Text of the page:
I never read the Chronicles of Narnia as a kid. The movies were good but I didn’t read the books until early this year. And after reading them all I wish was still a kid.
Okay, a lot of people know the story so I’ll make it quick. It’s World War 2, the Nazi Germans are bombing Britain, and bunch of kids take refuge in the countryside. One of the kids goes inside a wardrobe and finds a portal to another world called Narnia, a world of mythical creatures, talking animals, magic and Christian symbolism. The sequels continue the children’s adventures alongside their friends, relatives and some schmuck and his talking horse.
“So what exactly is so great about these books,” I asked myself while reading. I think it’s because one, it’s a fantasy. Not the popular Tolkien fantasy of elves, dragons, wizards and dark lords, it’s a fantasy that explores the imagination and the unknown – specifically the fantasy that amazes a child: magic, Greek mythology, talking animals and colorful worlds. All of it is in the Chronicles of Narnia and they bring a great scent of childish charm and innocence to them and I think that’s why the books are great for kids. Second is how surprisingly mature the Chronicles are. It’s not just the symbolism, there are some strong themes of responsibility, redemption, loss and some pretty dark moments. Narnia does a good job at making a bridge between kids and adults.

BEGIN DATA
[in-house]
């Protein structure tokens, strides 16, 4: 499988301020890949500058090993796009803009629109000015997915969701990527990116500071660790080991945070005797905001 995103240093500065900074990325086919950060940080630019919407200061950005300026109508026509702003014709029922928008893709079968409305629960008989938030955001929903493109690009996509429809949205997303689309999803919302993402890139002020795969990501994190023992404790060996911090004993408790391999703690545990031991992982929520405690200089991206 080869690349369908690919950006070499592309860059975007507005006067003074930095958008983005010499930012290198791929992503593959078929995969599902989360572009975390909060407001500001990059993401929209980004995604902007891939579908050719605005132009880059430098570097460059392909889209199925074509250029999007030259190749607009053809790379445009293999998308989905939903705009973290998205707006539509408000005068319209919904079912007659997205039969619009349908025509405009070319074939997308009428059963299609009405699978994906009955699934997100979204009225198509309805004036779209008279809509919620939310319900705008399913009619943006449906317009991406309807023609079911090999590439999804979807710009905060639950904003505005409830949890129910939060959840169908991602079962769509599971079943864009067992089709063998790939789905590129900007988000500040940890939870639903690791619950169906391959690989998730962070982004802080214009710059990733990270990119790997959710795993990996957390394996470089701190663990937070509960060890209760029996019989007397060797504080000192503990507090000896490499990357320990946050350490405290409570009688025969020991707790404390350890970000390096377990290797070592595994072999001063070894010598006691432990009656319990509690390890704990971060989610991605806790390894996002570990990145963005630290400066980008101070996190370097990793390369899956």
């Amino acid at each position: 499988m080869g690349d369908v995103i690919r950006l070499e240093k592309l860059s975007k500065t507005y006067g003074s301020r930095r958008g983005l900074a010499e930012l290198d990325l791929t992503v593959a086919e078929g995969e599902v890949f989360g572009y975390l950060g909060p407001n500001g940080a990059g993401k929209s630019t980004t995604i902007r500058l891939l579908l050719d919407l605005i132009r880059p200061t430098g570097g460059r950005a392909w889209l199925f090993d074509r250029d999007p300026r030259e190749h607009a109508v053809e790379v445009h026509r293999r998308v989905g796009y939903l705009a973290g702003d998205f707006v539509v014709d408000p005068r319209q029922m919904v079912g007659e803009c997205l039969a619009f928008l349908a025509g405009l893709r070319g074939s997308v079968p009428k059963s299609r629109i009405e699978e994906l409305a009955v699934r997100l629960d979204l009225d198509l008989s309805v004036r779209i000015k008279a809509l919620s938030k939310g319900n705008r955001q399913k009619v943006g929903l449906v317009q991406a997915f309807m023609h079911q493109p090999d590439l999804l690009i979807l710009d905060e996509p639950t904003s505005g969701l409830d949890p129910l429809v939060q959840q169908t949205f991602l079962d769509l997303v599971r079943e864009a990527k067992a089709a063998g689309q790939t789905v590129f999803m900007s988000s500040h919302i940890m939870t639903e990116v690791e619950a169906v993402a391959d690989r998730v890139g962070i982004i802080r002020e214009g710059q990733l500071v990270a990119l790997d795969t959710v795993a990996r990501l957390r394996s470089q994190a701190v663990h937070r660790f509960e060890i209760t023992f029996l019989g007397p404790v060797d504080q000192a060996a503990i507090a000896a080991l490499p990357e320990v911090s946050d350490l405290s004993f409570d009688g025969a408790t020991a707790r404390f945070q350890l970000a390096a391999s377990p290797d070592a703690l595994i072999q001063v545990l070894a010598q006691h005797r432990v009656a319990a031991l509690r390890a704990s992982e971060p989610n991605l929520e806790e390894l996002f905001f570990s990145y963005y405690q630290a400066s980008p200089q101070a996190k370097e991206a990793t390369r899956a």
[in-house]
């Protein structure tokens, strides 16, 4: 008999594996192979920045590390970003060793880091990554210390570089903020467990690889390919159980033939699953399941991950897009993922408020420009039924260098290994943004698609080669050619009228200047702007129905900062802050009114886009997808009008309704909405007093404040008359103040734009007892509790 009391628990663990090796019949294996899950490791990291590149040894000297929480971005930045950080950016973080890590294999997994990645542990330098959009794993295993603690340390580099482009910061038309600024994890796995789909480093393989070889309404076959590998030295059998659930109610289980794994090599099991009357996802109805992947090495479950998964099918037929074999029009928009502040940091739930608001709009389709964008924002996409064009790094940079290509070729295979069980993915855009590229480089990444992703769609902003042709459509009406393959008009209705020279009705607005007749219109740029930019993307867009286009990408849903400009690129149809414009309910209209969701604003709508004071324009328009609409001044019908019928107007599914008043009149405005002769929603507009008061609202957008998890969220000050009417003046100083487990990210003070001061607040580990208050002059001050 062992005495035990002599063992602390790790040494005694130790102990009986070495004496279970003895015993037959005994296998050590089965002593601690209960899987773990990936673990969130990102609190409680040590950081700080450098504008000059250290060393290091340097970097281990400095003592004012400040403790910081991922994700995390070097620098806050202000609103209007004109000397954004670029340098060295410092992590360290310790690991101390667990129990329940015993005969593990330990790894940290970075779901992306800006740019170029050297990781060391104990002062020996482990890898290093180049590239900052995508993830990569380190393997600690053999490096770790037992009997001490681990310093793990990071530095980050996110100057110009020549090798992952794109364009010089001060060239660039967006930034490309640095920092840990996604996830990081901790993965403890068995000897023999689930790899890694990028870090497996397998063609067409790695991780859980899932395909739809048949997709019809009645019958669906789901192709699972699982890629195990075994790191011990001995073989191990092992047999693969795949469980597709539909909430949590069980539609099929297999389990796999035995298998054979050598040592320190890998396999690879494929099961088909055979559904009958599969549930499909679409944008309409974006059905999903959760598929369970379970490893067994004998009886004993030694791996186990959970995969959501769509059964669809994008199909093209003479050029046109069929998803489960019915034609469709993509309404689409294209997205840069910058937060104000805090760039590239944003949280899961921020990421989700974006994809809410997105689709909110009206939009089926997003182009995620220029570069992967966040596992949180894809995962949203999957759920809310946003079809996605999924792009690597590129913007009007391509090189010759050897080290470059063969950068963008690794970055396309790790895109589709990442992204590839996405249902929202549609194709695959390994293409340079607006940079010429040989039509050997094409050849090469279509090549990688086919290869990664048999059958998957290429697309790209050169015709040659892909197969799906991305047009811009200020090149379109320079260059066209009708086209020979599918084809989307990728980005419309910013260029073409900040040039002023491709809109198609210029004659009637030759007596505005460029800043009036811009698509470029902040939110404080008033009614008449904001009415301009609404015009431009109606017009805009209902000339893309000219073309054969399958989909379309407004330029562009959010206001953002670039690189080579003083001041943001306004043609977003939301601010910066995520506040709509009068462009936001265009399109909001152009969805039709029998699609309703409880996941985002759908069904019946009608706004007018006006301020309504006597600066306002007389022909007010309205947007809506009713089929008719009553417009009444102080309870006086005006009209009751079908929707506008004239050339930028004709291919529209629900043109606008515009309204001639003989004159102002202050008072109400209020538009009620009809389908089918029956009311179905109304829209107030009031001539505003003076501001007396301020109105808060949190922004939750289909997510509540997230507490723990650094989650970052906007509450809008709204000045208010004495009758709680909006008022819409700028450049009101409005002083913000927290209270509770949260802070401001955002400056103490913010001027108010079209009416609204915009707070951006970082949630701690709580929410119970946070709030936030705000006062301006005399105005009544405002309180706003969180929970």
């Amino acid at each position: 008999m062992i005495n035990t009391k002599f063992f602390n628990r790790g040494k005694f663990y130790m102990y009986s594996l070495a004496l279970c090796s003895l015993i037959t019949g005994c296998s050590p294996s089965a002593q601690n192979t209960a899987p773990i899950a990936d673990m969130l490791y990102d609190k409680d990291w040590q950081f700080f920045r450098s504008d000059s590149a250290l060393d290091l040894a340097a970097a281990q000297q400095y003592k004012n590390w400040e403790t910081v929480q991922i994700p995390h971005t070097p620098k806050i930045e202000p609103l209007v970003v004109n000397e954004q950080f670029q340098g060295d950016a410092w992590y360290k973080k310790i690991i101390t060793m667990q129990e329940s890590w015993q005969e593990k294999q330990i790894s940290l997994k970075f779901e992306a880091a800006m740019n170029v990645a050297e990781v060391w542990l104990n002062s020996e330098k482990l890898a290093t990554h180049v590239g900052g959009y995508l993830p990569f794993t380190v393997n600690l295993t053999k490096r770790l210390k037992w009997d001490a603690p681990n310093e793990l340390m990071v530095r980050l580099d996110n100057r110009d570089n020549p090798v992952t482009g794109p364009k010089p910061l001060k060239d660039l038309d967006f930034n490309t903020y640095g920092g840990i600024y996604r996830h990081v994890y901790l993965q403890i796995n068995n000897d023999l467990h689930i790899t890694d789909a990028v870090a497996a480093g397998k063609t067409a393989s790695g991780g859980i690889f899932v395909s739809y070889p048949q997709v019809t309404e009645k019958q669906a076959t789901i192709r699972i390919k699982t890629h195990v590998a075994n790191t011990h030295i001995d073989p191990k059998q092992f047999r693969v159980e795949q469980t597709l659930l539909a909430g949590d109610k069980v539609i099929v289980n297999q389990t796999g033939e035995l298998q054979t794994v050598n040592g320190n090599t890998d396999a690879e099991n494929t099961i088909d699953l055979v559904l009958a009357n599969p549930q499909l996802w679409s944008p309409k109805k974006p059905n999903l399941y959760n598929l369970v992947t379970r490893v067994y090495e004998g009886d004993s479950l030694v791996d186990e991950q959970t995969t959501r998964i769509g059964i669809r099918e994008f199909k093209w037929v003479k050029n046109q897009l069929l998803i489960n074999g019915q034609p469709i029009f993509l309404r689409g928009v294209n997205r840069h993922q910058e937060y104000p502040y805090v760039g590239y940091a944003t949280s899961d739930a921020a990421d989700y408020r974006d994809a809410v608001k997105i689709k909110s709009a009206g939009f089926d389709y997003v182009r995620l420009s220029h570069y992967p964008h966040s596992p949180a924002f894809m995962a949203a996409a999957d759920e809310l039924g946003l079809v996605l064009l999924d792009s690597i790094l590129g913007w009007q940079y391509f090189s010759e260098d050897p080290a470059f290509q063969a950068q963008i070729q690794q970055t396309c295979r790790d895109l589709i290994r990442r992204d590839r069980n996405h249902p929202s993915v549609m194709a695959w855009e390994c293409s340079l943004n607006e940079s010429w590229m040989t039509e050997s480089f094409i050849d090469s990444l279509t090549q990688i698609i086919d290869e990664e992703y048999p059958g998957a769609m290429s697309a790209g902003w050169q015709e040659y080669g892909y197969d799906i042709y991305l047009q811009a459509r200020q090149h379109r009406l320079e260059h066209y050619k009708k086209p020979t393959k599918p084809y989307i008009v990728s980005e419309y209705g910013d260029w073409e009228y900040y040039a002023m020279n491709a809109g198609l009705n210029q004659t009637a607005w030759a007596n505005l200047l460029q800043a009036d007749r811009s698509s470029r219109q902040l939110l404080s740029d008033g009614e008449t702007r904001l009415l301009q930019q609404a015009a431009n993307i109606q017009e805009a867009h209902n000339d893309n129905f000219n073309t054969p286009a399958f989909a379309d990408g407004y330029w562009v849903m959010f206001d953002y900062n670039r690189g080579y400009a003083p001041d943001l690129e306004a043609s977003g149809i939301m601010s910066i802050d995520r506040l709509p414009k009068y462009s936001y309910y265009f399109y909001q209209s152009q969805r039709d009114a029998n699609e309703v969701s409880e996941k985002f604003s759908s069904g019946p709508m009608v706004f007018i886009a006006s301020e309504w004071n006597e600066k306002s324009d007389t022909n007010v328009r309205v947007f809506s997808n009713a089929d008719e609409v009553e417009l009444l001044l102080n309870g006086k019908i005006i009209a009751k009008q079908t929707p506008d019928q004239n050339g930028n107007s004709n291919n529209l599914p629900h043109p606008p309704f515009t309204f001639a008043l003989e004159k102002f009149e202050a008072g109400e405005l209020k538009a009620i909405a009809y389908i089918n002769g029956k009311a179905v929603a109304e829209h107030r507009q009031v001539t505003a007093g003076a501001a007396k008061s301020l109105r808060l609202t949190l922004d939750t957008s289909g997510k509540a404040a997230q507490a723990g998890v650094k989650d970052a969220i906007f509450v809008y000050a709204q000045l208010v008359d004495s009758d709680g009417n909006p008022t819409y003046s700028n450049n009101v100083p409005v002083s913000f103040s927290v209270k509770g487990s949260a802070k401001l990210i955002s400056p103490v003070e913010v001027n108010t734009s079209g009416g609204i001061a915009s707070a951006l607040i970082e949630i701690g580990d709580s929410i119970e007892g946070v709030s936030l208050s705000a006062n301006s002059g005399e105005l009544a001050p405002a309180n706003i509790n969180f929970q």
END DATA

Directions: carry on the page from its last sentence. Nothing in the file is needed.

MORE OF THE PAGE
Of course I can’t discuss Narnia without talking about Christianity. You know a certain somebody once said, “The chronicles of Narnia is a bunch of Christian propaganda.” Of course it’s propaganda you hedonist! It’s good propaganda. It’s the “Hello I’m Christian! Would you like to know some interesting facts about the Bible,” kind of propaganda. Like Isaac Asimov’s Foundation, Narnia firmly accepts its Christianity and unlike a lot of books takes the huge risk of integrating Christianity with its fantasy world and succeeds without being offensive. That alone deserves respect.
But Christianity is not the only religion Narnia touches on. I notice some…interesting nods to Islam. In the Magicians Nephew, we learn the witch is the offspring of a jinn, a supernatural being found in Islam. A Horse and His Boy is set in Calormen which is basically a fantasy Middle East. Slavery exists, the Warriors wield scimitars and their ruler is called the tisroc (great name by the way) who’s both a religious and a political figure who whenever they say his name they always add “may he live forever”. And in The Last Battle, the villain leads a Calormen army and invades all of Narnia and is asked, “Why should we follow you? You worship a false God named Tash.” And the villain’s response, “You fools! Tash and Aslan are one and the same, they just have different names.” Hmm…
(Okay maybe going too far, I must be missing something. I heard the Calormenes are actually based on pre-Islamic paganism and ancient Egypt I think. What do you think? Comments welcome.)
Alright, I’ll quickly give each book my honest opinion.
So in conclusion, the Chronicles of Narnia is a classic for many reasons. It’s great because of its fantasy world, it amazingly spins Christianity into the story and does a great job at appealing to adults and children.
What more can I say?
8 out of 10